Various Focal Lengths
One zoom lens can do the work of multiple prime lenses to achieve the same range of focal lengths. Therefore, it is not necessary to bring along lenses that achieve other focal lengths when a zoom lens can accomplish the same task.
Cost Relative to Number of Lenses
Zoom lenses are typically priced higher than prime lenses. While this may seem like a disadvantage, one zoom lens can serve the same purpose as multiple prime lenses. Investing in a single zoom lens that covers a variety of focal lengths may prove to be more cost-effective than purchasing multiple prime lenses to reach the same focal lengths.
Zoom lenses offer more flexibility and creative latitude, particularly when shooting active subjects. Photojournalists and photographers who shoot events such as weddings or sporting events prefer zoom lenses because they allow for quick changes of focal length to adjust for perspective and add variety to each shot within a matter of seconds.
Proximity to Subject
In regard to proximity to a subject, no movement on the part of the photographer is required. Photographers can easily photograph their subjects from a variety of focal lengths without physically having to move. For photographic composition, moving to change angles is still necessary; however, it is not necessary to physically move close to a subject to hone in on details.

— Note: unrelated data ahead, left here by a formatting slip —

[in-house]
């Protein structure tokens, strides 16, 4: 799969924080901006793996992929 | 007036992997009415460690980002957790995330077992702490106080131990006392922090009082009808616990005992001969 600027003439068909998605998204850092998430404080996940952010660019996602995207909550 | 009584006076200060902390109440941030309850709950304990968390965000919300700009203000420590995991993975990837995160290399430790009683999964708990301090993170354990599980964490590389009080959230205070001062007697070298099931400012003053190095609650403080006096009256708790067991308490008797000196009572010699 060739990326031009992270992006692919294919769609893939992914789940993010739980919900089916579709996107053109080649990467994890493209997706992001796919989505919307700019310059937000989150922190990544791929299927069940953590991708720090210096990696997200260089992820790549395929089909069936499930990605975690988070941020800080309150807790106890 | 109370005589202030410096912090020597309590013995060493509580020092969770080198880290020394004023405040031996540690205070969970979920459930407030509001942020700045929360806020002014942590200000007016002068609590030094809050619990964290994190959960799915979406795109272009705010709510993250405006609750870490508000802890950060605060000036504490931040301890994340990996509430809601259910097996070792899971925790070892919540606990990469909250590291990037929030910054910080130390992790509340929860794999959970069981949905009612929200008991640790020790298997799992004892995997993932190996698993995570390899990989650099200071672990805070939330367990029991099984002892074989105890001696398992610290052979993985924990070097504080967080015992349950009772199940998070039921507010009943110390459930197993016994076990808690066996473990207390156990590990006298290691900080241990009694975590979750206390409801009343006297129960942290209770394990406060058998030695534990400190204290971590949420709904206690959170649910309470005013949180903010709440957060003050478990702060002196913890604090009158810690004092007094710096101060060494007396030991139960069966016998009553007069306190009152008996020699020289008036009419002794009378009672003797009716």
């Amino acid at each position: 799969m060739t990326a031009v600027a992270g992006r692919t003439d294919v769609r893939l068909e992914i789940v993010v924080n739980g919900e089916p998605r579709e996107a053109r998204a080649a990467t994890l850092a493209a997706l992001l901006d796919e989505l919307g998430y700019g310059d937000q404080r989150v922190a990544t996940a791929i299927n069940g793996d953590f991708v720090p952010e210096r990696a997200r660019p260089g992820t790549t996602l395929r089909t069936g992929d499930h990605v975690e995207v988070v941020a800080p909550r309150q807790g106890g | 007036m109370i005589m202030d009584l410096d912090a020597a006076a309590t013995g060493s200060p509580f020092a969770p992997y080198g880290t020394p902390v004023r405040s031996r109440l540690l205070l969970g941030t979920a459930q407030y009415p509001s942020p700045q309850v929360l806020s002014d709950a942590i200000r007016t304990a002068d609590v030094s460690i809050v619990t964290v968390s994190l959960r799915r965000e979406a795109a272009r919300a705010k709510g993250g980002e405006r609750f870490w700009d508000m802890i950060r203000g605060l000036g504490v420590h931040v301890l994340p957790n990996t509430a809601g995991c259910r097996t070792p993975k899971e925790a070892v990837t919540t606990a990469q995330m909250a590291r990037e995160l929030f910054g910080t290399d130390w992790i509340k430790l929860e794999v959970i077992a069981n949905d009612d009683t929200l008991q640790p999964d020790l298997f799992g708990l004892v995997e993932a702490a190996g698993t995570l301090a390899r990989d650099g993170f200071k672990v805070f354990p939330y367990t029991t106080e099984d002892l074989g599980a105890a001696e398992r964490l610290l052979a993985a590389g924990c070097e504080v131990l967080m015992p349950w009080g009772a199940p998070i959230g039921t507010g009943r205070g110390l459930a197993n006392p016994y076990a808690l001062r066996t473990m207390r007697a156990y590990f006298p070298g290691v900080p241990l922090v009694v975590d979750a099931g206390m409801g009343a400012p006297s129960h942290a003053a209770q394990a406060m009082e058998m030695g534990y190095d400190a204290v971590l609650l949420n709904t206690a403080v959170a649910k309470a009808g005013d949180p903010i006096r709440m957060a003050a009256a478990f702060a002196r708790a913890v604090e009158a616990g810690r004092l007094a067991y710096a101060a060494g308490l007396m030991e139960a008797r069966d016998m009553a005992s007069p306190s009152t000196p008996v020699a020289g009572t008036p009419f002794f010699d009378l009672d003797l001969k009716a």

Because there is a higher number of optical elements in a zoom lens, the camera is interpreting images based on varying focal lengths. As a result, images are not as crisp, clean, and vivid as they would be without the zoom adjustments. Beyond approximately a 3x zoom, images begin to be degraded, more so than they would be with a prime lens.
Zoom lenses are far more expensive than prime lenses. The various working parts of a zoom lens add to the increased cost. Often to get the same crisp, vivid images achieved with a prime lens, a zoom lens could cost more than £2,000. Again, however, the overall cost is relative to how many lenses a photographer would like to have and how he or she intends to use them. As such, it's important to weigh the cost of one zoom against some prime.
Zoom lenses can be heavier than Prime lenses, making their portability for on-location shooting more challenging.
A Zoom lens has a variable focal length.